Next up was the S83 loop. My mind was elsewhere when suddenly there at the side of the road..a Leopard. I instinctively hit the brakes and skidded to a halt in just a few metres. The Leopard was a mere 5m away. It snarled at us and slunk behind a bush. I reversed back a bit and the Leopard emerged to cross the road. Unfortunately there was no way I'd get a shot through the windscreen so I leant out of the window just in time to see it about to enter the woodland.

Leopard crossing

Damn, damn, damn.

Leopard crossing

If only I'd been more alert I might have seen it earlier. I certainly wasn't going fast so at least I had stopped before I was past it but I felt I had blown what would be the best sighting we'd get.

That grass obscuring it's face and then just shots of it vanishing in to the bush.

Leopard crossing

I admit it took a little shine off my day!!

Anyway, next up we had the S36, well known for Cheetah sightings. Well known but not by us.

Never mind we had some compensation and enough to cheer me up.

Vervet Monkey

No, not the Vervet Monkey.


Nor the Zebra.


Not even the beautiful Waterbuck.


No , what really delighted me was to get some cracking views of the Red-crested Kohraan.

Red-crested Korhaan   Lophotis ruficrista

It was having a grooming session and didn't do the usual and walk away.

Red-crested Korhaan   Lophotis ruficrista

If you look carefully you can actually see the red crest on that one!

Red-crested Korhaan   Lophotis ruficrista

That was a bit special for me.as it's normally only seen in courtship routines.

The day wasn't over yet though.

We were running slightly late, nothing to worry about so still time to stop for some green Wood Hoopoe.

Green Wood Hoopoe Phoeniculus purpureus

and had to stop for a Giraffe block

Giraffe block

Such an elegant creature aren't they?

We'd seen just about everything today, four of the big five again and in fact our last stop was to watch an Elephant destroy yet another tree.

Destructive Elephant

What a magical day it had been even with the disappointment of my Leopard encounter. I might not have got the shot but to see and even hear the Leopard snarl at us was a memory I'll have implanted for ever.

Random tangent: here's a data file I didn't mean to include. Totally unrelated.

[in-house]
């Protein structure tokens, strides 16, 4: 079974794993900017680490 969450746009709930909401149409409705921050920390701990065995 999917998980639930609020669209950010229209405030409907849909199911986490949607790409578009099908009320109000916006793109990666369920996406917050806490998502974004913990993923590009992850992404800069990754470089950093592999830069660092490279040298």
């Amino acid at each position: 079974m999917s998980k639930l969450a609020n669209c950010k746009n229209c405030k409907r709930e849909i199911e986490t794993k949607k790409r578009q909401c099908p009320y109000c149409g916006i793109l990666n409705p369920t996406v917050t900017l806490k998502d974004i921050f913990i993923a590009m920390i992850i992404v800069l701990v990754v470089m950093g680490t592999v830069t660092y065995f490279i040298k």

We were on the move again tomorrow. Talamati Bushveld Camp had been pretty good to us and was definitely the best accommodation we'd had so far.

One last Braii then.

and guess who came to dinner to say goodbye!


No doubt hoping for a more generous host next time.


It's not easy resisting the temptation to offer them food I have to admit.


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Your bird photos especially are incredible! Thanks for sharing.

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That leopard encounter was incredible, you are a lucky man, Dave! And you prefer Ganet to Leopard anyway ;).

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Wow! I have never heard a leopard snarl!

I have never seen a Senegal Lapwing either.


Once again, really great photos. It's fun riding along with this trip!

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Lots of nice sightings, I’m most jealous of the nice bateleur. I’ve only ever seen them soaring high above! 


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Dave Williams

It was now October the 2nd and as of yesterday the camp gates open at 5.30 am, half an hour earlier than in September. Quite a few folk are raring to go at that time, indeed I was too on a couple of days but today was certainly an exception. We had to pack up as we were moving on to Olifants Rest Camp for the next two nights, consequently we didn't get going until 7.30am

And lucky we didn't either! I'd been talking to some other residents earlier, one lot left much earlier than the other. As we drove just a few hundred metres up the road we spotted the second lot parked and just beyond them ..Cheetah!

Wow! Cheetah is a special sighting indeed and this one was sat in the long grass very close to the edge of the road.

First sight!